“In other words, there is a lot of uncertainty around the recommended thresholds, especially for outcomes that are important to the public, (such as) obesity (and) type 2 diabetes,” Johnston said.

According to the other method, the quality of the development of the guidelines was moderate, the researchers found. “That is, guideline recommendations have to do a better job of assessing the quality of evidence underpinning their recommendations and be more transparent on what the quality of the evidence actually is,” Johnston said.

In the United States, dietary guidelines made by the federal government are released every five years, so consumers may have to wait until 2020 for new guidance.

A war against diabetes

Although all of the reviewed guidelines in the paper recommended a decrease in sugar consumption, “the rationale and evidence used to make each recommendation were inconsistent,” the researchers wrote.

But since the researchers reviewed guidelines published over a 20-year period, Schillinger said, they were likely to find inconsistencies. “It is widely known that science evolves over time,” Schillinger said.

“In addition, their claims regarding the low quality of guidelines are based on the application of inappropriate metrics,” he said. One of the methods the researchers used in the paper “is the wrong tool for the job and virtually guaranteed that they would falsely conclude that guidelines are of low quality,” Schillinger said.

Schillinger also pointed to the new paper’s funding as a major limitation, which has been seen before in the history of sugar research.

The Sugar Association, previously called the Sugar Research Foundation, funded studies on sugar health risks in the 1960s and ’70s, according to a historical analysis published online in the journal JAMA Internal Medicine in September.

Those previous studies promoted the consumption of fat as a primary risk factor for heart disease and avoided placing blame on sugar, according to the analysis.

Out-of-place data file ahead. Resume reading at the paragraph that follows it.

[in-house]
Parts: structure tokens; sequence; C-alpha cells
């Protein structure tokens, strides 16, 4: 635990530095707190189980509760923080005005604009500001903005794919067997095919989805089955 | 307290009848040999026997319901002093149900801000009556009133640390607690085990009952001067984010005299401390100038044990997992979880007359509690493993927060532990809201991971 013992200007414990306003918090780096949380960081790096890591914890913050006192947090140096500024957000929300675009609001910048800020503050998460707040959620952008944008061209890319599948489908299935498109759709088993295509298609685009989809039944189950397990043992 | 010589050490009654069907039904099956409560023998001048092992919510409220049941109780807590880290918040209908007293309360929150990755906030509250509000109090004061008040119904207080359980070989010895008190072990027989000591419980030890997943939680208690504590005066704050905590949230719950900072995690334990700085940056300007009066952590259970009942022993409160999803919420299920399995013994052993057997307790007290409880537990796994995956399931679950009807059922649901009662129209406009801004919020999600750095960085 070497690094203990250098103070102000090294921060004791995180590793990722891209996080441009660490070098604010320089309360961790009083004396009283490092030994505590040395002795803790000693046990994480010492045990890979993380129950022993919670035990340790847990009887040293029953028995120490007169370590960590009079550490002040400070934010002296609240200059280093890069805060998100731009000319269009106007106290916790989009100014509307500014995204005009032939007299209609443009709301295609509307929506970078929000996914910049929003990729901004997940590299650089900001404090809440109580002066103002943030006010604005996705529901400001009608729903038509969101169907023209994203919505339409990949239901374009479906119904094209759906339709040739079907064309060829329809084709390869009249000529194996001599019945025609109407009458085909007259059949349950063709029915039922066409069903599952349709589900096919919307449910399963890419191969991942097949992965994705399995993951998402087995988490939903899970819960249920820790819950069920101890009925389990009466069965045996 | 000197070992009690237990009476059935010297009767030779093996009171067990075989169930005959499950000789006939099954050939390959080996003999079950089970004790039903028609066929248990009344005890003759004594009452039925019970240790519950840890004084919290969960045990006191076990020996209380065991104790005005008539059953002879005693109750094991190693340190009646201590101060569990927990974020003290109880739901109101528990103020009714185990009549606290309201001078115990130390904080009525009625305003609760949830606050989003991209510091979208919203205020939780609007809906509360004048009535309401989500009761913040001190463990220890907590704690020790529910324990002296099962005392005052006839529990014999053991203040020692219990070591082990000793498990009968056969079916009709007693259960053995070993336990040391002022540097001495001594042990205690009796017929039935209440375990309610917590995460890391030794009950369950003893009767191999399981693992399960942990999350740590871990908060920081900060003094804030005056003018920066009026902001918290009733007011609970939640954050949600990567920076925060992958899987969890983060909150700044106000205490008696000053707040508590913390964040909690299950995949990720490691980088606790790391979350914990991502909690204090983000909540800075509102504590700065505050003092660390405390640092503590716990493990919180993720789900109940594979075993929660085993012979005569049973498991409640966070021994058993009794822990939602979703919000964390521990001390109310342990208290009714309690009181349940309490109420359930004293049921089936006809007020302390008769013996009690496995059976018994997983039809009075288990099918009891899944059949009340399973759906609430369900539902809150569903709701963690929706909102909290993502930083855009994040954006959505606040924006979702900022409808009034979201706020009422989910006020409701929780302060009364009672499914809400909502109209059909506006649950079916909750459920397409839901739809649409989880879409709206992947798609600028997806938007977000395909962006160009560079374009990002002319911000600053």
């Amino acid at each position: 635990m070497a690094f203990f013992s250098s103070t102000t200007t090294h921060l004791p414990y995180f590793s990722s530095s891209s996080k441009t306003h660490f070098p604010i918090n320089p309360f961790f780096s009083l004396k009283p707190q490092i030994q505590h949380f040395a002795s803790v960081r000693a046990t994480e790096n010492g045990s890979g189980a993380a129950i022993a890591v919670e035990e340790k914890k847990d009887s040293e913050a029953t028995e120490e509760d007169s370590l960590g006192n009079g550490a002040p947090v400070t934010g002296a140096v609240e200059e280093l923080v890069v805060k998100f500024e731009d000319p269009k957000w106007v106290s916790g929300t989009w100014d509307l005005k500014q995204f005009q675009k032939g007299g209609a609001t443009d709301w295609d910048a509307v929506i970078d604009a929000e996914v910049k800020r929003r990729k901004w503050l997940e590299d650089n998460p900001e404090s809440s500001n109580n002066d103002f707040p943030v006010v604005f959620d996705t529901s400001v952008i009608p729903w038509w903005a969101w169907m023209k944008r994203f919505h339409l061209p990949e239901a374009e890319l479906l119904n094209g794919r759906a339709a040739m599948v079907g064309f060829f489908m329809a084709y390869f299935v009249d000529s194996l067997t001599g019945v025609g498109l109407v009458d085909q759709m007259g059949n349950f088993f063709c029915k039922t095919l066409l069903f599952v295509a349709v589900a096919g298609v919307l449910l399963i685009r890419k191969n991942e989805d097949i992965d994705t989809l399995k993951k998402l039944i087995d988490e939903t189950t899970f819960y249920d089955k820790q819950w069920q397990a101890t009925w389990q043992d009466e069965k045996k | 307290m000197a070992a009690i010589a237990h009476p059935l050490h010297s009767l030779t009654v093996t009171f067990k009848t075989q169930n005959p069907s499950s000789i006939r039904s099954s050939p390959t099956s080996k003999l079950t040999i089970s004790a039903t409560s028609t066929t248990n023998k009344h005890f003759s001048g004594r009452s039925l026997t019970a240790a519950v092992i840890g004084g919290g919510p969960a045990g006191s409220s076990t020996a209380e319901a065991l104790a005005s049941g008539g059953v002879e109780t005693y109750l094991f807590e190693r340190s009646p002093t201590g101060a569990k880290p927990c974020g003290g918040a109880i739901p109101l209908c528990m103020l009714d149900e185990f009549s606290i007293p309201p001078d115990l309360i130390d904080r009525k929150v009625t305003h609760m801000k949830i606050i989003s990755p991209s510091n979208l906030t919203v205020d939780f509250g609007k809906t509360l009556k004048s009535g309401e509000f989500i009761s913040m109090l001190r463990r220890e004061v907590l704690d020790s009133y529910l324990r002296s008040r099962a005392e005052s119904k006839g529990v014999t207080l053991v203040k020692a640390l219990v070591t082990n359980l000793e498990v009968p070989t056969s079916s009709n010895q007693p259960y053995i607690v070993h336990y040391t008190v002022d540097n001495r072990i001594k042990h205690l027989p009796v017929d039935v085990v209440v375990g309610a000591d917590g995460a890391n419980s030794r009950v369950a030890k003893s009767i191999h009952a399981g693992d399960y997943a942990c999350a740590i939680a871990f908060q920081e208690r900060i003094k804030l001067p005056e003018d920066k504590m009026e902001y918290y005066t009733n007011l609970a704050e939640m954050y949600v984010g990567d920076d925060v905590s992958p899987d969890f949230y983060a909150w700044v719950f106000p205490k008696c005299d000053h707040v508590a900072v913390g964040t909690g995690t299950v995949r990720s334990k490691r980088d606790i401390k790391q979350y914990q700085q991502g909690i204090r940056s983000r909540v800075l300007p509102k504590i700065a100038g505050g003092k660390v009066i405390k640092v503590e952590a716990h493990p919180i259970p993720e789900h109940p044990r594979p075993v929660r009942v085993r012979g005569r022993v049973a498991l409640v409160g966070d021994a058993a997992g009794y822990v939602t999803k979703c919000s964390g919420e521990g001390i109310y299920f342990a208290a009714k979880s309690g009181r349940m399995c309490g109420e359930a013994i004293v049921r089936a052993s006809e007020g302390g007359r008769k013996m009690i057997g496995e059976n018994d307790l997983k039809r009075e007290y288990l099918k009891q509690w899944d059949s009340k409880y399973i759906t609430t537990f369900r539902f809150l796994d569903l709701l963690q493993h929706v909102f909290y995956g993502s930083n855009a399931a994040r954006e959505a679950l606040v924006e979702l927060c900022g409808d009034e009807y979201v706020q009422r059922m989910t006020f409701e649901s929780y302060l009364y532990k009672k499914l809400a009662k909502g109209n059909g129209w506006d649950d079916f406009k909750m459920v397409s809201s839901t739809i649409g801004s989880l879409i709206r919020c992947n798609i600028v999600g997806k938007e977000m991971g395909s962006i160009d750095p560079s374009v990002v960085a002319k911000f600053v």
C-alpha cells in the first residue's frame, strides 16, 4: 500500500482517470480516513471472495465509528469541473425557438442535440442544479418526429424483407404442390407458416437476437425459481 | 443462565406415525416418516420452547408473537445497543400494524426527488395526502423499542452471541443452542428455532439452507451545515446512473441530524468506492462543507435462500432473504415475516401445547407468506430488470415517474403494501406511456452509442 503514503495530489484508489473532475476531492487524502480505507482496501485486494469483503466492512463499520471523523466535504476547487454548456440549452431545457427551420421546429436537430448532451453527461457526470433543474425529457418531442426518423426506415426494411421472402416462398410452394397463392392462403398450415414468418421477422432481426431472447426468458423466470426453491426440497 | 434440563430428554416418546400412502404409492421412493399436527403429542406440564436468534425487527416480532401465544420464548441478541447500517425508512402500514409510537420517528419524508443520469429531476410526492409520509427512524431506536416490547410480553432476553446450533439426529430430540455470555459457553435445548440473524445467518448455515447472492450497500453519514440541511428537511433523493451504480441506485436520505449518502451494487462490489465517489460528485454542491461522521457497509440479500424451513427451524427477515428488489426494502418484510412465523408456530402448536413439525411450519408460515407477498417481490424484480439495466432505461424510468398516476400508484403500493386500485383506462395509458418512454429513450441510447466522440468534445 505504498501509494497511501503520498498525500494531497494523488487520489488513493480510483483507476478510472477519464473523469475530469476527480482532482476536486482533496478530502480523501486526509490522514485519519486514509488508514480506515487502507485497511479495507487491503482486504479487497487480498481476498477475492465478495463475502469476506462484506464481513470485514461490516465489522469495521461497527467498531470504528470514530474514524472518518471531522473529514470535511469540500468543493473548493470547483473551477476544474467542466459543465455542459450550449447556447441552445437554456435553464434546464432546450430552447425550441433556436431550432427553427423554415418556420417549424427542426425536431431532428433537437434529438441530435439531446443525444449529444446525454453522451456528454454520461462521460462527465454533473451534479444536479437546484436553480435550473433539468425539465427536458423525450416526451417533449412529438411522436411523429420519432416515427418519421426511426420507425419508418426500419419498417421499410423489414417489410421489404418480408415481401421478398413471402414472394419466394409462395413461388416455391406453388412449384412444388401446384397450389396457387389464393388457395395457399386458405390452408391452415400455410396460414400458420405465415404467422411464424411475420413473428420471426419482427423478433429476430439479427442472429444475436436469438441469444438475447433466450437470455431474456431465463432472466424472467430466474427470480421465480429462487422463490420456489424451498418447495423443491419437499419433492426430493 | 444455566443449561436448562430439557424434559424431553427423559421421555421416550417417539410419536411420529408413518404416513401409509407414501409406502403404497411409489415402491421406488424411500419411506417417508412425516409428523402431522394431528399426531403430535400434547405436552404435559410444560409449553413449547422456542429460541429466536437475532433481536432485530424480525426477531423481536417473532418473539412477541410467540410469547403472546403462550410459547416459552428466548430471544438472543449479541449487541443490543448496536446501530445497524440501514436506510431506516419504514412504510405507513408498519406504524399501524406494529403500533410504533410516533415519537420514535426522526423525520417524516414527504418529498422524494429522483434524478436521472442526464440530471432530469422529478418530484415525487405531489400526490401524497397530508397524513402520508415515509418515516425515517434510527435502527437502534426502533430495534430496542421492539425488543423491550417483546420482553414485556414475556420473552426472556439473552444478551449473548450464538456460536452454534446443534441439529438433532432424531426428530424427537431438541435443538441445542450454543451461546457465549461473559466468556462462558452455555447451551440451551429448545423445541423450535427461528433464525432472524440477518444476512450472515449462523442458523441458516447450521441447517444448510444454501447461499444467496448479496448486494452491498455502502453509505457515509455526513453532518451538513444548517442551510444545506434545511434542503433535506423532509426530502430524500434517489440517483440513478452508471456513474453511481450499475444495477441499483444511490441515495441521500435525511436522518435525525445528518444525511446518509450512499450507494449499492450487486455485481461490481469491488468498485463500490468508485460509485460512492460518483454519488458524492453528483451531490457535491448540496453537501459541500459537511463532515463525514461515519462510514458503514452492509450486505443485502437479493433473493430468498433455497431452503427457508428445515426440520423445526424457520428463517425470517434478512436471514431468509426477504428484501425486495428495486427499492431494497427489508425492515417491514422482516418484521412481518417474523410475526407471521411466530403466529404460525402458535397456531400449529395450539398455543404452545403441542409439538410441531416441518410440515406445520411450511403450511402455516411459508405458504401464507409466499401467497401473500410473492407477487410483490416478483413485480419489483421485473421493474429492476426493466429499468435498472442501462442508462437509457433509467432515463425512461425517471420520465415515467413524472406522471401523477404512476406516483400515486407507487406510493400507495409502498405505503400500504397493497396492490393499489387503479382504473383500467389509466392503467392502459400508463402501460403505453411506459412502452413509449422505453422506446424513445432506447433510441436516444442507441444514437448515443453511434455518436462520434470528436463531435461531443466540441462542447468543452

A separate paper published in the American Journal of Preventive Medicine in October shed light on how Coca-Cola and PepsiCo have sponsored national health and medical organizations.

“Added sugars not only provide unnecessary and ’empty’ non-nutritious calories but also appear to affect unique and specific unhealthy metabolic pathways that contribute to obesity and diabetes and heart disease, irrespective of calories,” Schillinger said.

“We are in a public health war against diabetes, and we need to create smart strategies to win this war and prevent needless suffering and death. This is serious business,” he said.

“To illustrate the seriousness of the war on diabetes, in the first 10 years of the Iraq (and) Afghanistan war, about 1,500 US soldiers lost a limb in battle,” Schillinger said, citing a 2015 report (PDF) released by the Congressional Research Service.

In comparison, over the same time period, about 730,000 adults with diabetes lost limbs, Schillinger said. About 73,000 lower-limb amputations were performed in adults with diagnosed diabetes in 2010 alone, according to a 2014 National Diabetes Statistics Report (PDF).

“It is time we fought a home-front war against diabetes,” he said.

Schillinger added that he stands by current governmental guidelines recommending that added sugar should not exceed between 5% and 10% of your daily calories.

“This translates into about 80 to 160 calories derived from added sugars for a youth,” Schillinger said. He said that one can of soda contains about 150 calories worth of sugar.

The average percent of total daily calories from added sugars consumed among men and women between 2005 and 2010 was 13%, according to the Centers for Disease Control and Prevention.

“Were the public to believe and follow such guidelines, this would mean that profits for junk food companies would fall by half,” Schillinger said. “So there is both a lot of money and a lot of lives on the line.”